Apparently, history does repeat itself with Microsoft.

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  • Report this Comment On January 25, 2014, at 8:58 PM, hmmm wrote:

    You seem confused....

    Nokias sales by and large were determined by

    MS. (exclusive deal remember?)

    issues....

    Apps in the app store

    hardware support for better phones

    Nokia had HD screens and quad core processors the second it was available.

    MS and its new D&S will only be held back by its OS and app offerings.

    These are both getting better but to imply that Nokia somehow dropped the ball is incorrect.

    YoY results for nokia?

    as an investor 2012 would make me worry

    2013 was a definite positive.

  • Report this Comment On January 25, 2014, at 9:51 PM, CharlesClarke3rd wrote:

    Rockstar is shutting down Android and possibly Google. They spent a year developing an open and shut case on Google and all Android vendors. Android is done. So Windows Phone has no shortage of Windows Phone vendors in 2014. Rockstar is allowing hybrid phones for now, but only as a transition measure. As I've said before Android marketshare is Microsoft marketshare and not Google. This is the future. Deal.

  • Report this Comment On January 25, 2014, at 9:55 PM, jkirchhoff wrote:

    Why doesn't Motley Fool simply rename itself "The Apple Co. Marketing Arm"? Every article your company posts is about the demise of MSFT, its incompetence, and the inferiority of their products. Yet, they seem to be getting stronger every year! Repeated performance ( and outperformance) over many quarters doesn't lie!!

    Windows 8 IS a success because it has spawned an integrated platform on which to build a devices culture (which includes Xbox) that operates on a single OS. Its (minor!) bugs will be fixed with future versions as all software is improved.

    NOK did not market or make the effort in this latest quarter for Windows Phones. That is the reason for the soft numbers. MSFT's marketing and distribution strength will broaden the reach of the D&S products and I believe resume the increase in market share that it was establishing prior to the most recent quarter.

    Please, try to bring a little objectivity to your articles and state that MSFT's business increased across ALL divisions, a testament that they must be doing somehting right with Windows 8, Surface, and the remainder of its young D&S business.

  • Report this Comment On January 25, 2014, at 10:43 PM, NoWindows8LockIn wrote:

    Microsoft's strategy is embarrassingly transparent. They wanted Nokia so that they could create vendor lock-in on the mobile device market. They wanted Dell so that they could create vendor lock-in on the desktop. Windows 8, with the metro-sexual interface, was supposed to get us all accustomed to the idea that we do not own our device anymore...really...Microsoft will keep everything for us in the cloud, and make self-extraction near impossible.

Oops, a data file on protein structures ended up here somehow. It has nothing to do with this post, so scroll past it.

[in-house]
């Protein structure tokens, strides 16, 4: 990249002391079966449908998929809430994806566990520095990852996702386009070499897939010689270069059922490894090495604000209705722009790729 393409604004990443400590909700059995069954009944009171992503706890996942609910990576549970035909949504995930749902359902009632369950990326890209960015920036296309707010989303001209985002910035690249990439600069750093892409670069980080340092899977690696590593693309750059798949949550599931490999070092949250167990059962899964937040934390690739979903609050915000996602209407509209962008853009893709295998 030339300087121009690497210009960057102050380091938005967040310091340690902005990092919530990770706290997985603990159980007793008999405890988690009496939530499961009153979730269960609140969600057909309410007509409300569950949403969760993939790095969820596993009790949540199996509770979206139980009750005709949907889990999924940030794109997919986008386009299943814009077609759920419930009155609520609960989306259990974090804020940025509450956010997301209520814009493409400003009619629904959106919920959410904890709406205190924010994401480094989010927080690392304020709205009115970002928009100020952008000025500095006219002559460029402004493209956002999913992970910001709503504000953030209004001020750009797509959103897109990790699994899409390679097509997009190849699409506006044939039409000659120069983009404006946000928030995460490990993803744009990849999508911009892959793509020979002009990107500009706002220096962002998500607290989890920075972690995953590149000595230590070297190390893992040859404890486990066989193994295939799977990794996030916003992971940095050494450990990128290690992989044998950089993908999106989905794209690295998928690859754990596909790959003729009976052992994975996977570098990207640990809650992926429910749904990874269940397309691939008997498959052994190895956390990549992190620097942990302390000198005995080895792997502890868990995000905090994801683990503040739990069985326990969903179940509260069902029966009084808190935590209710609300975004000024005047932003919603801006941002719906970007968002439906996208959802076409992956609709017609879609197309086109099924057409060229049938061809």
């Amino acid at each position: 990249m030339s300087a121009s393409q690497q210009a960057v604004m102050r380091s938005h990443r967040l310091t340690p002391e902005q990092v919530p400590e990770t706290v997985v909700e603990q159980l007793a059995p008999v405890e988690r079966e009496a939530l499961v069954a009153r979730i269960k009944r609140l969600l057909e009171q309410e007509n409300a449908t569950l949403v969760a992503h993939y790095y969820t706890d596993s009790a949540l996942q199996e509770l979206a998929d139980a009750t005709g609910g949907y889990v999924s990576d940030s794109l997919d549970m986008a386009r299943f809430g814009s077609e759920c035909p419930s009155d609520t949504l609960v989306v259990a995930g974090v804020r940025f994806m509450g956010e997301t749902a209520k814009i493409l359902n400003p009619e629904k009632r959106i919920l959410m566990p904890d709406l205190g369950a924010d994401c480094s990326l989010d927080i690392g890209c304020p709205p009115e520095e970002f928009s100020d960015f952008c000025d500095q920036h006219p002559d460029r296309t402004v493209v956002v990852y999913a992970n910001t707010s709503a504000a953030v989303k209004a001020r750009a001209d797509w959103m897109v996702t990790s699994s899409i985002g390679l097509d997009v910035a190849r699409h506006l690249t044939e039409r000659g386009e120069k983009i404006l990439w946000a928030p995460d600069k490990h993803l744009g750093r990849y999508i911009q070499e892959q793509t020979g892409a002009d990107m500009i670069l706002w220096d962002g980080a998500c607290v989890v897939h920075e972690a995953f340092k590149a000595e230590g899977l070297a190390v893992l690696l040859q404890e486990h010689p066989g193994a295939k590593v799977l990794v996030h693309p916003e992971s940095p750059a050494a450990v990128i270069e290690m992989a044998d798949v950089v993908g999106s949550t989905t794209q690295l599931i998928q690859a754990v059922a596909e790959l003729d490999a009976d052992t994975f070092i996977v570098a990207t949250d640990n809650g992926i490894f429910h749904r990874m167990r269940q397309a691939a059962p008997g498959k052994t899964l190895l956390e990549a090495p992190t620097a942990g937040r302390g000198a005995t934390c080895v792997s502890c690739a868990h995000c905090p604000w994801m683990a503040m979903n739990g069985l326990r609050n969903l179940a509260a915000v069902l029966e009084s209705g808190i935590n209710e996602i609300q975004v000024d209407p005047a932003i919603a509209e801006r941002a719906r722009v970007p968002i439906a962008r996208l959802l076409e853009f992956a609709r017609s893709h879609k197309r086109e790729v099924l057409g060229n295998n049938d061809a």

What Microsoft failed to understand is that, unlike Apple, many of the users of Microsoft are not sheep and some of them, especially the tech heads, do not take kindly to being manipulated with anti-competitive tactics.

    This is a very dangerous game that Microsoft is playing, trying to create a closed ecosystem that has been open for 30 years, potentially destroying the goodwill that allowed the the monopoly to create it in the first place.

    If Microsoft underestimate how infuriating their monkeying around with Windows 8 and Windows Phone 8 is...they are in for a rude awakening.

    And Nokia..if you guys are readying this, you are dumb indeed. Elop and Microsoft played you like a tune.

    I wrote a letter to Nokia three years ago telling them what Microsoft was going to do (help sink Nokia), as well as telling them, so as to gain credibility, that Microsoft would try to buy Dell.

    Guess how many responses I got from Nokia corporate? Zero.

    For the record, I also warned Casio to watch out for Verizon, since Verizon was threatened by the G'Zone by Casio. I learned through grapevine recently...Verizon took G'Zone, and killed it.

    You so-called Wall Street geniuses should pay more attention to us tech-heads. We have a perspective that no M.B.A. will ever facilitate.

  • Report this Comment On January 26, 2014, at 12:13 AM, nudnyk wrote:

    Nokia's continuing operations numbers in Q4 were actually very good in all segments, Lumia is having problems getting traction in the market, but that is MSFT's problem. jkirchhoff wrote and I agree

    "NOK did not market or make the effort in this latest quarter for Windows Phones. That is the reason for the soft numbers. MSFT's marketing and distribution strength will broaden the reach of the D&S products and I believe resume the increase in market share that it was establishing prior to the most recent quarter."

    Although I disagree that WP8 has minor problems, a product should not hit the market knowing that later it will need to be fixed, this MSFT's corporate culture is now hard to fly by consumers as more alternatives exist.

    MSFT had no choice but to buy Nokia's D&S. WP8 would be dead in the water if Nokia produced android based Lumias. Nokia's share price decline last week had a lot to do with general market sentiment and less with fundamentals.

  • Report this Comment On January 26, 2014, at 10:07 AM, lee654 wrote:

    Agreed ! All the reply are right on. L& B Nokia!